Steve Armstrong was born in Guymon, Oklahoma, September 22, 1931. He began studying Karate at 16 years of age. Sensei Armstrong on his beginnings in Karate:
"I was a young Marine a long way from home and I was looking for something to do during my off duty hours. I watched a group of Japanese Karate-ka through the window of a dojo in Kobe, Japan, and I decided to go in and show them a thing or two." Armstrong grew up in Texas where he says he was, "A fair to middlin boxer," having had 72 amateur fights and winning 68 of them. This more or less set the stage for the eventful day in Kobe, Japan, in 1948.
Things just didn't go right for young Armstrong because when he started in Karate he was not quite willing to accept that Karate was a self-defense, and that the object was to avoid fighting if at all possible. His belief at this time was summed up as: "Why do all this training if you were not going to fight?"
Steve studied at a Dojo not far from a nearby train station in Kobe, Japan. In 1949, he had to take some time out for a trip into China. His tour of duty would be up later that year. At that time, having achieved a black belt and after spending a year and a half in the Orient, he was really looking forward to a tour of duty in the United States.
After a 30 day leave, he found himself once again back in Japan. This time he was stationed at the Marine Barracks in Yokohama, Japan. Again he started his studies in Karate, but this time, he was required to begin anew as a white belt as this was different from his original style of Karate. He continued to study Karate in the area and achieved Black Belt status in this new discipline. Then one day in July, 1950, his outfit left for the Korean War.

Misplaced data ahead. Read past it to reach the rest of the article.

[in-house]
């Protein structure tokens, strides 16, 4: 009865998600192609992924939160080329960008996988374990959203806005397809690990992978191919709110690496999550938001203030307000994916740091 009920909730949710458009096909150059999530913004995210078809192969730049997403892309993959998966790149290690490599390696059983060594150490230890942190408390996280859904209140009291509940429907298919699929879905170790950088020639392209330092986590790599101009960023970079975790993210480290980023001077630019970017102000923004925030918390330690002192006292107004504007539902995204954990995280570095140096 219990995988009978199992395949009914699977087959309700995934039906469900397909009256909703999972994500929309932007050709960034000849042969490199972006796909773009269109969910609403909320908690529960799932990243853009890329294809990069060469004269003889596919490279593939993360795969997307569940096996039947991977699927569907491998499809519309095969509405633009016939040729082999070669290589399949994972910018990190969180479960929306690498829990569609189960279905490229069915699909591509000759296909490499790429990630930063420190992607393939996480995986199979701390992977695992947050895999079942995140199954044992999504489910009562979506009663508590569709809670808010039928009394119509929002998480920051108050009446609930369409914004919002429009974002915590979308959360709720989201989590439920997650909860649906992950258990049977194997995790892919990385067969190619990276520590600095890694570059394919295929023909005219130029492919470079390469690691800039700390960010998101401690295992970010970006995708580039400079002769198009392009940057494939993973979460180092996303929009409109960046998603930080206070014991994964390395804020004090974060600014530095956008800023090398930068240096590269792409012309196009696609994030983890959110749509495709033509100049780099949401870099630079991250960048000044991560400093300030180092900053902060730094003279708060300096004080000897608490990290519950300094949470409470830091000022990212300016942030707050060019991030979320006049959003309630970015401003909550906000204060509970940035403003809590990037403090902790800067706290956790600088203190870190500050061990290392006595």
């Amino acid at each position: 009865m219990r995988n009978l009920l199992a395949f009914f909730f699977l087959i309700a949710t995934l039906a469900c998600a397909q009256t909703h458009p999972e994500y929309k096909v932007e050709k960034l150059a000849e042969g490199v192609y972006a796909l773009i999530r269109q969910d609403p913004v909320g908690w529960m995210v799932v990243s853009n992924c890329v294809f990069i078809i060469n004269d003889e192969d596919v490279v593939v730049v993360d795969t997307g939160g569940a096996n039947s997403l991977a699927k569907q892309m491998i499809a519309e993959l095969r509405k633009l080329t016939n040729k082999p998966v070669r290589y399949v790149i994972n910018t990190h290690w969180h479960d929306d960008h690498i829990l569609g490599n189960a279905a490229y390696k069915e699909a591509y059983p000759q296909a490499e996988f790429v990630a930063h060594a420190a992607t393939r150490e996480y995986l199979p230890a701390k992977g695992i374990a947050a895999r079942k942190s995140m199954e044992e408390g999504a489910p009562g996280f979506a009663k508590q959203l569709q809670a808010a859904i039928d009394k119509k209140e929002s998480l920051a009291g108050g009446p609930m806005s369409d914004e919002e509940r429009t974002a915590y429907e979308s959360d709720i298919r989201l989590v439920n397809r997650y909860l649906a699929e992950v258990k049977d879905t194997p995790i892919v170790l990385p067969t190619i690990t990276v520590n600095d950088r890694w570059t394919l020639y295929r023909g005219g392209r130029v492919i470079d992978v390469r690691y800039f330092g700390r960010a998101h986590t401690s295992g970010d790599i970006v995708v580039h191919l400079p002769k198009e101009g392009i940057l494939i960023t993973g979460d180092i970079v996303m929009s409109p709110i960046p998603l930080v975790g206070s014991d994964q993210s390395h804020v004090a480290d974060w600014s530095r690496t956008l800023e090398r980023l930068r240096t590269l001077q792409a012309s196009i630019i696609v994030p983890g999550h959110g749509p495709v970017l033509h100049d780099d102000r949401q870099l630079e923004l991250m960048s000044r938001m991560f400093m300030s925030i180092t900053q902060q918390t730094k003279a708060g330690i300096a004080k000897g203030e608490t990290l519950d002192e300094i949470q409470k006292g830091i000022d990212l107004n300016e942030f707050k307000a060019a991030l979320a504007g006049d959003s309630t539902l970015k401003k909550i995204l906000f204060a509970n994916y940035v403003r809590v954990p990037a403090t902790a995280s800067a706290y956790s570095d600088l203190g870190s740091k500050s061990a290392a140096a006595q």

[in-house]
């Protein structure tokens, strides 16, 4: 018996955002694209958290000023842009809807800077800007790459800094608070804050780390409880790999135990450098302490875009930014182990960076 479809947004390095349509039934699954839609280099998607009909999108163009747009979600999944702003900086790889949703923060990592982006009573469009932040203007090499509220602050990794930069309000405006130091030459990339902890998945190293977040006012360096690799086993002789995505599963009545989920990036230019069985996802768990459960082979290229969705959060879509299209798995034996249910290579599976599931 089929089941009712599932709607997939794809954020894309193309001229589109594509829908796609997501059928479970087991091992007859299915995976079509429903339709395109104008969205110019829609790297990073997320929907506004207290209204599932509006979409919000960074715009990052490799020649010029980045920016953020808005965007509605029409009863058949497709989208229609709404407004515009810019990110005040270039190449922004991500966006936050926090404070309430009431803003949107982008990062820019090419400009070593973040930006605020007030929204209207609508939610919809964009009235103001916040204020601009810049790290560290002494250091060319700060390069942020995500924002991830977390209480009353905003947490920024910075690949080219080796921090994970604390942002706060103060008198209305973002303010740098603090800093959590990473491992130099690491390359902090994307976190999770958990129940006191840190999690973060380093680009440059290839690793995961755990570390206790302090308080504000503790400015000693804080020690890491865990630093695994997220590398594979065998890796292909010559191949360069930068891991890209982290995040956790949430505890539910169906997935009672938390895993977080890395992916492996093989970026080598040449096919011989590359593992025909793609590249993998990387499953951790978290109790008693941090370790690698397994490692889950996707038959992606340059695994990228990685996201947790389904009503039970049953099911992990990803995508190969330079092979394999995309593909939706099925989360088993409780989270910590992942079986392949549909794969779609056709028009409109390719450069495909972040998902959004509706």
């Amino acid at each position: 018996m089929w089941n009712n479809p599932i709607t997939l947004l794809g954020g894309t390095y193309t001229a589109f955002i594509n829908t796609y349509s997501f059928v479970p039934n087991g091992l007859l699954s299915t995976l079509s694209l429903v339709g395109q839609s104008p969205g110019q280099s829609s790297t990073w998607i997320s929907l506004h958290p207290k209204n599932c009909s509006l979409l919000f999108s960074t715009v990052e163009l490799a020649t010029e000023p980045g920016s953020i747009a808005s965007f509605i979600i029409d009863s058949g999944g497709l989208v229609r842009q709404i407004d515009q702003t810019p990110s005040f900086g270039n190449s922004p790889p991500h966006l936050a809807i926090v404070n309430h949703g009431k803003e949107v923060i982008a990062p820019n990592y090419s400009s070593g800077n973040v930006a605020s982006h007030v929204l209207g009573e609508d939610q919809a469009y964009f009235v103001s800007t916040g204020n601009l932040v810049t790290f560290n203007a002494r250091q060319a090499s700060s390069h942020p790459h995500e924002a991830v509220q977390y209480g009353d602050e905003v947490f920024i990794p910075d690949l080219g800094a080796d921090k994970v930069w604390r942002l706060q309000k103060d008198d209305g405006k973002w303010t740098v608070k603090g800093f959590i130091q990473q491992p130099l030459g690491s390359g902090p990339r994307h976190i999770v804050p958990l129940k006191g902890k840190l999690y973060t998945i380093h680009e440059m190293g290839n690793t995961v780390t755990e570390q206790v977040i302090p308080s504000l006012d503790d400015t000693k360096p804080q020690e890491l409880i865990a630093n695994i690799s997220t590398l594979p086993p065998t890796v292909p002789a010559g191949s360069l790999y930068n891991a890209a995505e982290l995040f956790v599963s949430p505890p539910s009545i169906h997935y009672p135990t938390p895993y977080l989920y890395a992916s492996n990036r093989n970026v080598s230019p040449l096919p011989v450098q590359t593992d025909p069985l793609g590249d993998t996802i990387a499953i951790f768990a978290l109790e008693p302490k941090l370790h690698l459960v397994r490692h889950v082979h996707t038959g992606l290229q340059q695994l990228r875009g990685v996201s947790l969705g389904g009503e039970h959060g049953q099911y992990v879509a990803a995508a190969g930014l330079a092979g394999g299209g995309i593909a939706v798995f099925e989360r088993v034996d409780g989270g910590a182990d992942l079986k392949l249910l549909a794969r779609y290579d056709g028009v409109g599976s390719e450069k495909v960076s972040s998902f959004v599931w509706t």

Time passed. After having served in Korea, Sensei Armstrong returned to the U.S. to be stationed at the world famous Marine Barracks in Washington, D.C., where he found himself on the Presidential Honor Guard for President Truman. During these years he continued his studies in Karate on his own. Finally, he decided to leave the Service to go to college at the University of Texas.
After leaving school, Armstrong re-enlisted in the Marine Corps. This time he was stationed on the Japanese island of Okinawa where he met a man that would change his life: Master Tatsuo Shimabuku, Founder of Isshin-Ryu Karate. Although already a Black Belt in two different styles of Karate, Armstrong was again required to start as a white belt.
Sensei Armstrong has "flatly" stated that while under the tutelage of Master Shimabuku: "This is where I started learning Karate and what it is all about. My other instructors were good, but I wasn't a good student. Karate was only a method of fighting for me, until I met Shimabuku."
Prior to leaving Okinawa for the last time, Sensei Armstrong had become Shimabuku's number two student, second only to Harold Mitchum.
Upon returning to the U.S., Sensei Armstrong established the th and South Tacoma Way. He eventually expanded into several locations, including a few of the Colleges and Universities in Washington state.